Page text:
A special issue of News & Views focuses on the conference we held at the Midlands Arts Centre on 7 June 2014. John Edwards reports on the morning sessions.
Memories of Harry Stopes-Roe Adrian Bailey got us under way promptly at 11.00 by outlining the format of the day and then introduced David Pollock to give his memories of our President, Harry, who sadly died on 11 May. David featured in Radio 4’s tribute to Harry in their ‘Last Words’ programme on 23 May, which you still might be able to hear online. David reflected on his ‘rigorous intellectual grilling’ by Harry as they collaborated in 1975 to produce the Objective, fair and balanced booklet which was so influential in religious circles, including the Religious and Values Education Councils. During David’s tribute I resolved to make a point of thinking of Harry every time I use or hear the word ‘lifestance’ being used, for it was he who invented the expression and concept, as well as drafting the internationally recognised ‘minimum statement’ on Humanism: ‘Humanism is a democratic and ethical life stance that affirms that human beings have the right and responsibility to give meaning and shape to their own lives. Humanism stands for the building of a more humane society through an ethics based on human and other natural values in a spirit of reason and free inquiry through human capabilities. Humanism is not theistic, and it does not accept supernatural views of reality.’ It was good to have Harry’s wife, Mary, and his son, Jonathan, present at the conference to hear the tributes to Harry. We are grateful for the sizeable cheque they gave to the group, the result of donations made at Harry’s funeral.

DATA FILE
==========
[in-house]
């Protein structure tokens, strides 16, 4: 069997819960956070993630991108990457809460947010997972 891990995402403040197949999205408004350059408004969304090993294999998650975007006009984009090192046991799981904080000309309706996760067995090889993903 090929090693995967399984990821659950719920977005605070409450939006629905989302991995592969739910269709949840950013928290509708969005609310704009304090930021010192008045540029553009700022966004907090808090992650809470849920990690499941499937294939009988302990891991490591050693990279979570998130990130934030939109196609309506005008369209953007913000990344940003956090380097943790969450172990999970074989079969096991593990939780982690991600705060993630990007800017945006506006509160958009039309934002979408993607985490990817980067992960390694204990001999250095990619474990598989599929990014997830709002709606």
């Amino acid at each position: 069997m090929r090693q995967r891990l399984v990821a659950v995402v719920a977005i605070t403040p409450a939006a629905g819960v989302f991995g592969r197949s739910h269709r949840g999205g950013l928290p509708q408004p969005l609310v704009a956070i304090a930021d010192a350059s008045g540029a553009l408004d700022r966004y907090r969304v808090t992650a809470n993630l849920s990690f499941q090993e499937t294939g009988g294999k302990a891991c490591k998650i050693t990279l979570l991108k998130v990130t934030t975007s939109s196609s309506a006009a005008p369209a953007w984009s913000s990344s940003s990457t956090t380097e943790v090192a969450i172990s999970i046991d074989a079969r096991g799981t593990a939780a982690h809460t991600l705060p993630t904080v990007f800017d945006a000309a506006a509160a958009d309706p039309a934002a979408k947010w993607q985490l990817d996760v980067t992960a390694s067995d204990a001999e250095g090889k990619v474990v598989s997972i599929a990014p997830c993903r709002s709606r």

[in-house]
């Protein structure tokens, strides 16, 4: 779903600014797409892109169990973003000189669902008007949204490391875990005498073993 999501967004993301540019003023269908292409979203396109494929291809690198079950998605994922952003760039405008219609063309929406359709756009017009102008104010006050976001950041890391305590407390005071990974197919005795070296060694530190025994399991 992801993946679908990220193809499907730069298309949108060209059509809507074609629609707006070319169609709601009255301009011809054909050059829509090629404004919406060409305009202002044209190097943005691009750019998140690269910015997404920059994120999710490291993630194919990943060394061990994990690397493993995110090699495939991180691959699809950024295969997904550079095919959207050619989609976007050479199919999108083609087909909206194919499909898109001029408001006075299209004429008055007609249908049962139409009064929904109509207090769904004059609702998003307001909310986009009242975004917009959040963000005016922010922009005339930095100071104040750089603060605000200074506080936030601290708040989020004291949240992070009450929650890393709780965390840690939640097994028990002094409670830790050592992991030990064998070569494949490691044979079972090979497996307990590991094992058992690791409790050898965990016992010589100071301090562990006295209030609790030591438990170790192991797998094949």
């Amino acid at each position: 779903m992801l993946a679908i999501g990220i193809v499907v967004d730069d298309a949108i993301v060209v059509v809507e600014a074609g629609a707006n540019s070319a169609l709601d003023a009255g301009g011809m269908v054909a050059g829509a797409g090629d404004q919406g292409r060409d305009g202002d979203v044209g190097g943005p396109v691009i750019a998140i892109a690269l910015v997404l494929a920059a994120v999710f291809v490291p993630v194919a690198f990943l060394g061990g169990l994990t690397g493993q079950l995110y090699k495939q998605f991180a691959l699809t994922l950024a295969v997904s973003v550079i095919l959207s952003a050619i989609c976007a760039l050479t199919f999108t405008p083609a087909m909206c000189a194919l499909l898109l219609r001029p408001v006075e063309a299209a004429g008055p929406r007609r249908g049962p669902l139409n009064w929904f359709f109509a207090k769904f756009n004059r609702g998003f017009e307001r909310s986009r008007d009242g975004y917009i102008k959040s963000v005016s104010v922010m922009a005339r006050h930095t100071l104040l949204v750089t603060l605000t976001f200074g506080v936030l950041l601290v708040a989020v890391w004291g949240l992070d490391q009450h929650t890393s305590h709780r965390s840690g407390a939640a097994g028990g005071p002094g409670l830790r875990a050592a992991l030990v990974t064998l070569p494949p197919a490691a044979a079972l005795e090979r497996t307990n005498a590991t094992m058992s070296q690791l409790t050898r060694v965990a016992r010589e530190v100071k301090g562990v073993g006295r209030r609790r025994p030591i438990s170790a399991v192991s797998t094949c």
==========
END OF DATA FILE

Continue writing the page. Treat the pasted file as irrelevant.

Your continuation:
Organising new Humanist groups fifty years ago Adrian then invited Dr Anthony Brierley, a founder member of what is now Birmingham Humanists, to give his recollections of the early days of Humanism, in particular of the BHA and the Birmingham group. Tony mentioned that in the late 1950s he founded the Oxford University Humanist Group (see http://ouhg.org.uk, the online historical archive that David Pollock has created, for more information on this). When in 1960 the Ethical Union advertised for a group organiser, he applied and got the job. Harold Blackham was the Secretary of the Ethical Union, and Lindsay Burnet the Assistant Secretary, but there was very little office support. Working from home in Quinton, using a Gestetner to run off publicity material, Tony promoted the formation of new Humanist groups in the Midlands, the North and the universities. He recalled organising a meeting for atheists and agnostics on 23 May 1962 at the Arden Hotel in New Street, which was attended by interested people including Gail Morrison, and Verna and Colin Campbell, who were here today at the conference. It was at this meeting that the Birmingham Humanist Group was formed and Colin was elected as its Chair, with Verna as Secretary. In the early days, Humanism was not well known and Tony felt one of his main aims was to help put people in contact with like-minded individuals. In Birmingham social events and campaigning reached a peak in the late 1960s and the early 1970s under the chairmanship of Fred Lyne, with meals and discussions taking place in people’s homes. The group moved the venue for the main meetings from the Arden Hotel to Regent House in St Philips Place, then to a room at Aston University. Since then the Martineau Centre and the George Road Quaker Meeting House have also been used. Tony mentioned that a short history of the group had been written by John Edwards and published in the group’s Newsletter in November 2006 and that this forms part of its entry in Wikipedia. Tony recalled that many people in those early days asked whether the various non-religious groups could not be more united. Indeed, in the 1950s the Rationalist Press Association, the Ethical Union and the National Secular Society had come together to form the ‘Humanist Council’. In 1963 the title ‘British Humanist Association’ was given to a closer joining of the Ethical Union and the Rationalist Press Association. However, their different aims, objectives and personalities meant that this eventually fell apart, with the Ethical Union becoming the British Humanist Association in 1967, and the RPA and NSS staying independent. Although Humanism is now much more widely known about, religion still has a privileged place in society. ‘Faith’ is now seen by governments as something to be encouraged in society by state support, notably through faith schools. Today is an interesting opportunity to reflect and to debate on the way forward.